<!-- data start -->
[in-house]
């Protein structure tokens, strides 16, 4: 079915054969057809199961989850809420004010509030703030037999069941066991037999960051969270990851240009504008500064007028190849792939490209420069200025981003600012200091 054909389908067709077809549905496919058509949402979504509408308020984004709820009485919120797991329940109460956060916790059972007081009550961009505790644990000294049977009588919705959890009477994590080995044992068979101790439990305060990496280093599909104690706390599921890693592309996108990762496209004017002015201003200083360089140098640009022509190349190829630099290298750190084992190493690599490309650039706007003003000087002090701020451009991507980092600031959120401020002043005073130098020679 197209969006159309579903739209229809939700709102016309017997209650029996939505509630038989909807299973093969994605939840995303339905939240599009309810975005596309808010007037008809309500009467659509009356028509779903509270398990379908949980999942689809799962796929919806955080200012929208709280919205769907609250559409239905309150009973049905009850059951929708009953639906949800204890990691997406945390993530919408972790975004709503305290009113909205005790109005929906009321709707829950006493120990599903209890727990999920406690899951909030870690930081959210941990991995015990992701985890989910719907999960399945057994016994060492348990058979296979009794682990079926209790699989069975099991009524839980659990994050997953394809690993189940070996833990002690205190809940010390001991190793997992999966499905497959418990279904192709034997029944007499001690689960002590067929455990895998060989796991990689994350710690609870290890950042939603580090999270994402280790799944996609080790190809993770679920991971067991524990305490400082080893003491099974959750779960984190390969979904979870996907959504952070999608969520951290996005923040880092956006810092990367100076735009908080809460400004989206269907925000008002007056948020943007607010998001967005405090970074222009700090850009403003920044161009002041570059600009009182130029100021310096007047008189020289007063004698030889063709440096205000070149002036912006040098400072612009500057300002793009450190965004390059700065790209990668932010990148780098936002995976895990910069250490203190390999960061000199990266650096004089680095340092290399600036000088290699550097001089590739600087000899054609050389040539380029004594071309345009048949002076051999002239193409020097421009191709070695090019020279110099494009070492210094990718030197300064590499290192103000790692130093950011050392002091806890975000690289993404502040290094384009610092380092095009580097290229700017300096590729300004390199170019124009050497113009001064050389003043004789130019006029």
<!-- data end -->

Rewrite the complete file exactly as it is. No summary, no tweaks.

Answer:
[in-house]
């Protein structure tokens, strides 16, 4: 079915054969057809199961989850809420004010509030703030037999069941066991037999960051969270990851240009504008500064007028190849792939490209420069200025981003600012200091 054909389908067709077809549905496919058509949402979504509408308020984004709820009485919120797991329940109460956060916790059972007081009550961009505790644990000294049977009588919705959890009477994590080995044992068979101790439990305060990496280093599909104690706390599921890693592309996108990762496209004017002015201003200083360089140098640009022509190349190829630099290298750190084992190493690599490309650039706007003003000087002090701020451009991507980092600031959120401020002043005073130098020679 197209969006159309579903739209229809939700709102016309017997209650029996939505509630038989909807299973093969994605939840995303339905939240599009309810975005596309808010007037008809309500009467659509009356028509779903509270398990379908949980999942689809799962796929919806955080200012929208709280919205769907609250559409239905309150009973049905009850059951929708009953639906949800204890990691997406945390993530919408972790975004709503305290009113909205005790109005929906009321709707829950006493120990599903209890727990999920406690899951909030870690930081959210941990991995015990992701985890989910719907999960399945057994016994060492348990058979296979009794682990079926209790699989069975099991009524839980659990994050997953394809690993189940070996833990002690205190809940010390001991190793997992999966499905497959418990279904192709034997029944007499001690689960002590067929455990895998060989796991990689994350710690609870290890950042939603580090999270994402280790799944996609080790190809993770679920991971067991524990305490400082080893003491099974959750779960984190390969979904979870996907959504952070999608969520951290996005923040880092956006810092990367100076735009908080809460400004989206269907925000008002007056948020943007607010998001967005405090970074222009700090850009403003920044161009002041570059600009009182130029100021310096007047008189020289007063004698030889063709440096205000070149002036912006040098400072612009500057300002793009450190965004390059700065790209990668932010990148780098936002995976895990910069250490203190390999960061000199990266650096004089680095340092290399600036000088290699550097001089590739600087000899054609050389040539380029004594071309345009048949002076051999002239193409020097421009191709070695090019020279110099494009070492210094990718030197300064590499290192103000790692130093950011050392002091806890975000690289993404502040290094384009610092380092095009580097290229700017300096590729300004390199170019124009050497113009001064050389003043004789130019006029």